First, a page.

It's hard not to appreciate the Appeal's managing editor Barry Smith in his recent observations on BLM's image and his suggestion that BLM adopt the name "New Defenders of the Purple Sage." While trying to find the humor in BLM's quandary with being the middleman in the public land debate, he has reminded me of another image problem that needs defending ... the Carson City Board of Supervisors and the Open Space Program.
Over the last month, the editor of the Appeal has regularly reminded his readers that the Board of Supervisors mismanaged the million-dollar deal with Al Bernhard. Nothing could be further from the truth. The Board showed courage and vision in moving ahead with the 61-acre land acquisition recommended by the City's Open Space Advisory Committee.
The deal secures a key parcel of land that connects the Silver Saddle Ranch with the Prison Hill Recreation area, affording the public better access, protecting wildlife habitat and saving the hillside from another housing development. BLM has agreed to pursue acquisition of this parcel in the long run and ultimately repay the city's Quality of Life fund.
The city reacted quickly, as it can, to acquire these lands when they came on the market. This gives the BLM time to nominate this parcel for federal acquisition, a time-consuming process requiring approval by the Secretary of the Interior.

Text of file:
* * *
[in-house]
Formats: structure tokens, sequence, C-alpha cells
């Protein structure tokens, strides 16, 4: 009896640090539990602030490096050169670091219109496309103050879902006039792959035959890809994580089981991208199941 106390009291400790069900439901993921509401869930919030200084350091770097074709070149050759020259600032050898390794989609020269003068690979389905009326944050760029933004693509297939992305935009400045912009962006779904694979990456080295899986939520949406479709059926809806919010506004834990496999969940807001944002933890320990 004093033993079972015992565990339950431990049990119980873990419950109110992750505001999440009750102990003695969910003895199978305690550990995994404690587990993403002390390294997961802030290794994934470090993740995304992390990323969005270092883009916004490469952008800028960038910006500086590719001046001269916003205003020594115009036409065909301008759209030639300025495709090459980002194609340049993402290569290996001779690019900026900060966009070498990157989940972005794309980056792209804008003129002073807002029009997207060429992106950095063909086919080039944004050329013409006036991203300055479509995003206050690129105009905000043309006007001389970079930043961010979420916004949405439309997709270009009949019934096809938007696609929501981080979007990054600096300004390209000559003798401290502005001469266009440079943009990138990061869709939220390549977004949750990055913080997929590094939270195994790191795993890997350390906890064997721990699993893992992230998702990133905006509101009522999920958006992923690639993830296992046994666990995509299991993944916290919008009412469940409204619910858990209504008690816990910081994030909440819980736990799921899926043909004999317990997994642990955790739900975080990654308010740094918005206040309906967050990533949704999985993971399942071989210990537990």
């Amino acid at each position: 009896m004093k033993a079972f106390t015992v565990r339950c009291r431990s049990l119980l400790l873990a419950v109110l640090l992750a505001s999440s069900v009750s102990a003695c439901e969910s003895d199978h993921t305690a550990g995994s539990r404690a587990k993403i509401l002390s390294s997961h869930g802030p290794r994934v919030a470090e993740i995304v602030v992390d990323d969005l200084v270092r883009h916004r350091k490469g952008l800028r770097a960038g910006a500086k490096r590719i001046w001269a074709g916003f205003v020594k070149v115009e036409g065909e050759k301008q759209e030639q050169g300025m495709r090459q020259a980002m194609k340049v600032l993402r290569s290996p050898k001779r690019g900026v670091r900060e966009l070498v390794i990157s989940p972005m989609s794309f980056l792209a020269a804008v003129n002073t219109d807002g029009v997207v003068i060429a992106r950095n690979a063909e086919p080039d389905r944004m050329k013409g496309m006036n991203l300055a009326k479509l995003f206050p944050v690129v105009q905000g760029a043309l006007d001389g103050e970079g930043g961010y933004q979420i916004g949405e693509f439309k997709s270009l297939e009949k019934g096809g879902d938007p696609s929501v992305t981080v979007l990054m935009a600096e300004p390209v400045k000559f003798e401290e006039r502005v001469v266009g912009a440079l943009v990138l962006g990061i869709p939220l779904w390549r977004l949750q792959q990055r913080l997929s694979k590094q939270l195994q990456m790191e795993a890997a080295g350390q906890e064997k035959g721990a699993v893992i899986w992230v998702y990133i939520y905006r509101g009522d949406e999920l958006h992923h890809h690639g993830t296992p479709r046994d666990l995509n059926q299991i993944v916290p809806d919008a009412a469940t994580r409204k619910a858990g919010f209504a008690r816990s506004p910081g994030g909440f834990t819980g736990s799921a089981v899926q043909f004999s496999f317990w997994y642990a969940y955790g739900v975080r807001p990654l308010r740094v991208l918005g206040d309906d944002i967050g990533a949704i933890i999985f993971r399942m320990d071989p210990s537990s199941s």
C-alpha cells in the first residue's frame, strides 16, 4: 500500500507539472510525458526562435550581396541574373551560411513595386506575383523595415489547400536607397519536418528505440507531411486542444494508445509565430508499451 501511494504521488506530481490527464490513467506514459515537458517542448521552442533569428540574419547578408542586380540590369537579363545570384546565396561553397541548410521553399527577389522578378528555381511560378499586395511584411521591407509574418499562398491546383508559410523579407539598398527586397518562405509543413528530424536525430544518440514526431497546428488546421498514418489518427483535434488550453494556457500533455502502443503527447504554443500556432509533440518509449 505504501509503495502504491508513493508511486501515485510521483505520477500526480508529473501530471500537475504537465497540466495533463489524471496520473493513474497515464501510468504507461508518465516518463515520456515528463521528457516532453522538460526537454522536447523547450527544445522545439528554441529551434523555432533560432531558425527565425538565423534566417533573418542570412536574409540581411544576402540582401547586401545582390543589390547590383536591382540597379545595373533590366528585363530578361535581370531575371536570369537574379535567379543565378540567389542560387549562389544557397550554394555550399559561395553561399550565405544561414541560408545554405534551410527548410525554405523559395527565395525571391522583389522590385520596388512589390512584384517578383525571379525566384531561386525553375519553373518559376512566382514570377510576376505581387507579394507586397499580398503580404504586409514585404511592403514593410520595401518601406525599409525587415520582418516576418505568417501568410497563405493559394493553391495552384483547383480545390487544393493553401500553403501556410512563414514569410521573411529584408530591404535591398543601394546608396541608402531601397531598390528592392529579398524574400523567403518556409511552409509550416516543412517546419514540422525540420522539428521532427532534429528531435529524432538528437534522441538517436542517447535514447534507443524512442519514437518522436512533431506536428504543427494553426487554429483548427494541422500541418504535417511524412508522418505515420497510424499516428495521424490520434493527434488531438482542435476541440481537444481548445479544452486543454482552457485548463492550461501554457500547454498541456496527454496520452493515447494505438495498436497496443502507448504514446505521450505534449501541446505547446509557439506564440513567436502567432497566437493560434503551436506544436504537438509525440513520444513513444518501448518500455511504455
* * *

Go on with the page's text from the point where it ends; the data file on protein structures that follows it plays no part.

This is an example of how partnerships should work between local and federal governments.
While most agree that this acquisition was a positive step for the open space program and the public, there is still lingering criticism that the city was snookered on the deal, paying more than double for the land. This is not the case here. Both the City and BLM land acquisition programs may pay no more than fair market value to willing sellers.
For this deal, the city relied on the value set by a certified appraiser, one that the BLM also uses. Federal appraisal standards were
followed in anticipation of the future purchase by BLM. The fact that we can only pursue acquisitions from willing sellers does allow a private developer to add value to his property by subdividing the lands and readying it for development.
The City is obligated to assist the landowner in developing a property consistent with master planning and zoning rules. Mr. Bernhard pursued this path, adding value to his property, before becoming a willing seller. Despite the added value, the Board of Supervisors determined that the purchase was in the public interest.
While the principals of "fair market value" and "willing sellers" seem to interfere with the quest for a "bargain" price, they do ensure that individual land owners are protected from unfair takings by the government through use of condemnation. It is the balance the public has demanded for the open space program.
We are lucky to have such a program here in Carson City. With the public's support, we hope to continue to work together with the City on such efforts that improve our quality of life here in western Nevada and for all Americans.
John Singlaub is the field manager for the Bureau of Land Management in Carson City.